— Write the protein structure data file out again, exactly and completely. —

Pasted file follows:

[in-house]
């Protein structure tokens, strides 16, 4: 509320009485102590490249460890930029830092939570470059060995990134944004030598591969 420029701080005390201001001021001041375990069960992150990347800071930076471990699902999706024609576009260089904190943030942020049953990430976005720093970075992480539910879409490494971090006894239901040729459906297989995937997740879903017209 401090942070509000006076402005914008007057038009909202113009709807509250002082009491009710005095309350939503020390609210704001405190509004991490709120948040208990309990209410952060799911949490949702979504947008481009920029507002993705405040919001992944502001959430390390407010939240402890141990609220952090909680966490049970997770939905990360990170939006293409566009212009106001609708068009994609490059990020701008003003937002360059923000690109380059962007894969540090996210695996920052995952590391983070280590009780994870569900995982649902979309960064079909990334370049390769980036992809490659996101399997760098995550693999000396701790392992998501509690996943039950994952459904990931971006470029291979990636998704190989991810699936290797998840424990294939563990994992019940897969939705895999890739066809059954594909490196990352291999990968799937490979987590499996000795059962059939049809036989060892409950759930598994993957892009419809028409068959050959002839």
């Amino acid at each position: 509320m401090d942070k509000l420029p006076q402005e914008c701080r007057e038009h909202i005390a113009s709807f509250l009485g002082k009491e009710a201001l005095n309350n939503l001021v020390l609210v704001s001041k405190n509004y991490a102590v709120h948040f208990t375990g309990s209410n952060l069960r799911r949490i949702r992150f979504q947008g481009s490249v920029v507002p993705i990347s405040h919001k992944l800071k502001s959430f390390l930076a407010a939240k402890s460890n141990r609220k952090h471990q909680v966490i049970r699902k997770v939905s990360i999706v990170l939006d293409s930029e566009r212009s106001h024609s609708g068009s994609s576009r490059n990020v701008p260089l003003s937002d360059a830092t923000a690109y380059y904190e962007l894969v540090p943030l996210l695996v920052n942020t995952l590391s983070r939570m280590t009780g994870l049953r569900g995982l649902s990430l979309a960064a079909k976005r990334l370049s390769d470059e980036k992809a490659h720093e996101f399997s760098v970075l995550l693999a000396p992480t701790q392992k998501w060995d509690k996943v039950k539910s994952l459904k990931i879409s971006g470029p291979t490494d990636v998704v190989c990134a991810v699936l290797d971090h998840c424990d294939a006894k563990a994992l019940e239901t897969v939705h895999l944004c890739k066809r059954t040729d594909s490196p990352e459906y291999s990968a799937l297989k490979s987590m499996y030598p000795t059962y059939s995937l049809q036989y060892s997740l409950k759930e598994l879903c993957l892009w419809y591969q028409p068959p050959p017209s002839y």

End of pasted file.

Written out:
[in-house]
């Protein structure tokens, strides 16, 4: 509320009485102590490249460890930029830092939570470059060995990134944004030598591969 420029701080005390201001001021001041375990069960992150990347800071930076471990699902999706024609576009260089904190943030942020049953990430976005720093970075992480539910879409490494971090006894239901040729459906297989995937997740879903017209 401090942070509000006076402005914008007057038009909202113009709807509250002082009491009710005095309350939503020390609210704001405190509004991490709120948040208990309990209410952060799911949490949702979504947008481009920029507002993705405040919001992944502001959430390390407010939240402890141990609220952090909680966490049970997770939905990360990170939006293409566009212009106001609708068009994609490059990020701008003003937002360059923000690109380059962007894969540090996210695996920052995952590391983070280590009780994870569900995982649902979309960064079909990334370049390769980036992809490659996101399997760098995550693999000396701790392992998501509690996943039950994952459904990931971006470029291979990636998704190989991810699936290797998840424990294939563990994992019940897969939705895999890739066809059954594909490196990352291999990968799937490979987590499996000795059962059939049809036989060892409950759930598994993957892009419809028409068959050959002839």
């Amino acid at each position: 509320m401090d942070k509000l420029p006076q402005e914008c701080r007057e038009h909202i005390a113009s709807f509250l009485g002082k009491e009710a201001l005095n309350n939503l001021v020390l609210v704001s001041k405190n509004y991490a102590v709120h948040f208990t375990g309990s209410n952060l069960r799911r949490i949702r992150f979504q947008g481009s490249v920029v507002p993705i990347s405040h919001k992944l800071k502001s959430f390390l930076a407010a939240k402890s460890n141990r609220k952090h471990q909680v966490i049970r699902k997770v939905s990360i999706v990170l939006d293409s930029e566009r212009s106001h024609s609708g068009s994609s576009r490059n990020v701008p260089l003003s937002d360059a830092t923000a690109y380059y904190e962007l894969v540090p943030l996210l695996v920052n942020t995952l590391s983070r939570m280590t009780g994870l049953r569900g995982l649902s990430l979309a960064a079909k976005r990334l370049s390769d470059e980036k992809a490659h720093e996101f399997s760098v970075l995550l693999a000396p992480t701790q392992k998501w060995d509690k996943v039950k539910s994952l459904k990931i879409s971006g470029p291979t490494d990636v998704v190989c990134a991810v699936l290797d971090h998840c424990d294939a006894k563990a994992l019940e239901t897969v939705h895999l944004c890739k066809r059954t040729d594909s490196p990352e459906y291999s990968a799937l297989k490979s987590m499996y030598p000795t059962y059939s995937l049809q036989y060892s997740l409950k759930e598994l879903c993957l892009w419809y591969q028409p068959p050959p017209s002839y």